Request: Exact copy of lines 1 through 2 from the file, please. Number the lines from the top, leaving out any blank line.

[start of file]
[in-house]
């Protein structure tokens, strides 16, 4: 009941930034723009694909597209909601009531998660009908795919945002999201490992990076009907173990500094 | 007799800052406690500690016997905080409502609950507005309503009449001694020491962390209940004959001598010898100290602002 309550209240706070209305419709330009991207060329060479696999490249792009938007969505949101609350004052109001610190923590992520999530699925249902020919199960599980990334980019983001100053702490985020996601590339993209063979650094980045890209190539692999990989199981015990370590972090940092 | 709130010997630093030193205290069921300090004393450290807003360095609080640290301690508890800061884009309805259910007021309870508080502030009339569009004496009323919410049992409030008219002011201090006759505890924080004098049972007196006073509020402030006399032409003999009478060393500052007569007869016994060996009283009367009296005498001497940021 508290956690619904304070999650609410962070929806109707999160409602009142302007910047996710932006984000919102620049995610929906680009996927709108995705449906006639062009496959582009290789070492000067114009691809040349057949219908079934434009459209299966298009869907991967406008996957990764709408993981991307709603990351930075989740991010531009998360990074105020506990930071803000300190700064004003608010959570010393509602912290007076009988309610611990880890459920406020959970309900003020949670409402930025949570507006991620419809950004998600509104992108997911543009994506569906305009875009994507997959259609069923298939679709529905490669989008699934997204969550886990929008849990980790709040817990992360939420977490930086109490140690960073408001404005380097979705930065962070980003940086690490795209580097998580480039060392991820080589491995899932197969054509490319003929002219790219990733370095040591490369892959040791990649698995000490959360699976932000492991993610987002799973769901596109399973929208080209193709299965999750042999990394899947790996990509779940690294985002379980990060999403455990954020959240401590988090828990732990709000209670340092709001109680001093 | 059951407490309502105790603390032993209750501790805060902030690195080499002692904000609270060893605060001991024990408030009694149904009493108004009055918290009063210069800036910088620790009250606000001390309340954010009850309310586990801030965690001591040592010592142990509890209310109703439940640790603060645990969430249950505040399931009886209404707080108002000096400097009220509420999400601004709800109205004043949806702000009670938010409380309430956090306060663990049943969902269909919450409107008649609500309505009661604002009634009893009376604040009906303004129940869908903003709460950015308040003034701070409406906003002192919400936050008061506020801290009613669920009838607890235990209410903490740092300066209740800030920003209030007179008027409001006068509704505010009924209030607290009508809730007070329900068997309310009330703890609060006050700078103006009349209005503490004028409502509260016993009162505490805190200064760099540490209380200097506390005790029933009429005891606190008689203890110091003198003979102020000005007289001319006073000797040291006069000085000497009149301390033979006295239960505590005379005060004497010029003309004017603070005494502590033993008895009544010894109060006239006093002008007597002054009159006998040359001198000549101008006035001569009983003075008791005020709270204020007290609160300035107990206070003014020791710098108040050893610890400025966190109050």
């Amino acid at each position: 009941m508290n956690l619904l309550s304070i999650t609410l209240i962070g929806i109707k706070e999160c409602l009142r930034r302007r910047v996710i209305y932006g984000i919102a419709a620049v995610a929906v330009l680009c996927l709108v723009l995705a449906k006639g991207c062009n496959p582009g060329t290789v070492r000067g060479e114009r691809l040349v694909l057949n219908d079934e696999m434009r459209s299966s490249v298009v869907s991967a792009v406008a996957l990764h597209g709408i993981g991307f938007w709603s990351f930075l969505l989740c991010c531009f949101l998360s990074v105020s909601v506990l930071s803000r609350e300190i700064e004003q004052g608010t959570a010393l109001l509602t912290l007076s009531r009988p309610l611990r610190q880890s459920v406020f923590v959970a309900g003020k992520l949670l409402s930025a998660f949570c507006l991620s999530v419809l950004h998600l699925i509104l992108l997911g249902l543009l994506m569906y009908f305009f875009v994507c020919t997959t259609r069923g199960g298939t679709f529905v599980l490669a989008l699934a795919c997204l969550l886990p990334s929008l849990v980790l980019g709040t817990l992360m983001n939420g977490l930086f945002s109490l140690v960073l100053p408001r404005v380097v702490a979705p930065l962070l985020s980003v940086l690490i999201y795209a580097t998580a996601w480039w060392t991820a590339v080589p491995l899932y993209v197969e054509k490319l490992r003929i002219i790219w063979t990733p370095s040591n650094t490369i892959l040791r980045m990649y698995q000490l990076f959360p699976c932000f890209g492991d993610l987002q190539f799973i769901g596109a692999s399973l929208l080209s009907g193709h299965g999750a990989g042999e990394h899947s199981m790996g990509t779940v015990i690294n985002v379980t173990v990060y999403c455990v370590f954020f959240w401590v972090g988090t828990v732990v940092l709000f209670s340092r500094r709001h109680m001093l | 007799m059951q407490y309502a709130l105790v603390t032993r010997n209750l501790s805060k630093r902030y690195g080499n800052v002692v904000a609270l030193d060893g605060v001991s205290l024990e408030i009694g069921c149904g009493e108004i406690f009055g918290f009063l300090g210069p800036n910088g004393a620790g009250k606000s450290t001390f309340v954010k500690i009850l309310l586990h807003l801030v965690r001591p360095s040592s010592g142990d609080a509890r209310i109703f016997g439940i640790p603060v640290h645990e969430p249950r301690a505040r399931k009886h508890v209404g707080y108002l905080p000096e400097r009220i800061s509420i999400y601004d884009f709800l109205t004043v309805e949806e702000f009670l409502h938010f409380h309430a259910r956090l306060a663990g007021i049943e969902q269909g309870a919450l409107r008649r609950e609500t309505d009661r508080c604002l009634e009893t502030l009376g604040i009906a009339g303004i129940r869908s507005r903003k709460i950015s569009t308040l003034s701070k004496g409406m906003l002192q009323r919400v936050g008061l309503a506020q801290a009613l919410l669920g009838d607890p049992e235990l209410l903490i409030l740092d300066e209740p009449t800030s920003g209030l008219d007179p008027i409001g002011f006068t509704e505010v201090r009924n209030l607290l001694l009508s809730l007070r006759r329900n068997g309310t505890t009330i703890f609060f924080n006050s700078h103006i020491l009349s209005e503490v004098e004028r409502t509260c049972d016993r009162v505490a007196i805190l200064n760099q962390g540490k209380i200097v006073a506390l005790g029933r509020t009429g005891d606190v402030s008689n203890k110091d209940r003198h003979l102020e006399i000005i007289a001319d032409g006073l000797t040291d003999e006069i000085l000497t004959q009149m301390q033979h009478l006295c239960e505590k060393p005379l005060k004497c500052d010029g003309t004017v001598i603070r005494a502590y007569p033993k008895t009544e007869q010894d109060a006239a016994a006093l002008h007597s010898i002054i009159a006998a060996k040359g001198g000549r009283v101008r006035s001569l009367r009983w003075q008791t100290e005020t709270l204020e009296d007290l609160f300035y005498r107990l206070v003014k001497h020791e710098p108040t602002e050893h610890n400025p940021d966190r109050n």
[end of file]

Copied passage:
[in-house]
């Protein structure tokens, strides 16, 4: 009941930034723009694909597209909601009531998660009908795919945002999201490992990076009907173990500094 | 007799800052406690500690016997905080409502609950507005309503009449001694020491962390209940004959001598010898100290602002 309550209240706070209305419709330009991207060329060479696999490249792009938007969505949101609350004052109001610190923590992520999530699925249902020919199960599980990334980019983001100053702490985020996601590339993209063979650094980045890209190539692999990989199981015990370590972090940092 | 709130010997630093030193205290069921300090004393450290807003360095609080640290301690508890800061884009309805259910007021309870508080502030009339569009004496009323919410049992409030008219002011201090006759505890924080004098049972007196006073509020402030006399032409003999009478060393500052007569007869016994060996009283009367009296005498001497940021 508290956690619904304070999650609410962070929806109707999160409602009142302007910047996710932006984000919102620049995610929906680009996927709108995705449906006639062009496959582009290789070492000067114009691809040349057949219908079934434009459209299966298009869907991967406008996957990764709408993981991307709603990351930075989740991010531009998360990074105020506990930071803000300190700064004003608010959570010393509602912290007076009988309610611990880890459920406020959970309900003020949670409402930025949570507006991620419809950004998600509104992108997911543009994506569906305009875009994507997959259609069923298939679709529905490669989008699934997204969550886990929008849990980790709040817990992360939420977490930086109490140690960073408001404005380097979705930065962070980003940086690490795209580097998580480039060392991820080589491995899932197969054509490319003929002219790219990733370095040591490369892959040791990649698995000490959360699976932000492991993610987002799973769901596109399973929208080209193709299965999750042999990394899947790996990509779940690294985002379980990060999403455990954020959240401590988090828990732990709000209670340092709001109680001093 | 059951407490309502105790603390032993209750501790805060902030690195080499002692904000609270060893605060001991024990408030009694149904009493108004009055918290009063210069800036910088620790009250606000001390309340954010009850309310586990801030965690001591040592010592142990509890209310109703439940640790603060645990969430249950505040399931009886209404707080108002000096400097009220509420999400601004709800109205004043949806702000009670938010409380309430956090306060663990049943969902269909919450409107008649609500309505009661604002009634009893009376604040009906303004129940869908903003709460950015308040003034701070409406906003002192919400936050008061506020801290009613669920009838607890235990209410903490740092300066209740800030920003209030007179008027409001006068509704505010009924209030607290009508809730007070329900068997309310009330703890609060006050700078103006009349209005503490004028409502509260016993009162505490805190200064760099540490209380200097506390005790029933009429005891606190008689203890110091003198003979102020000005007289001319006073000797040291006069000085000497009149301390033979006295239960505590005379005060004497010029003309004017603070005494502590033993008895009544010894109060006239006093002008007597002054009159006998040359001198000549101008006035001569009983003075008791005020709270204020007290609160300035107990206070003014020791710098108040050893610890400025966190109050």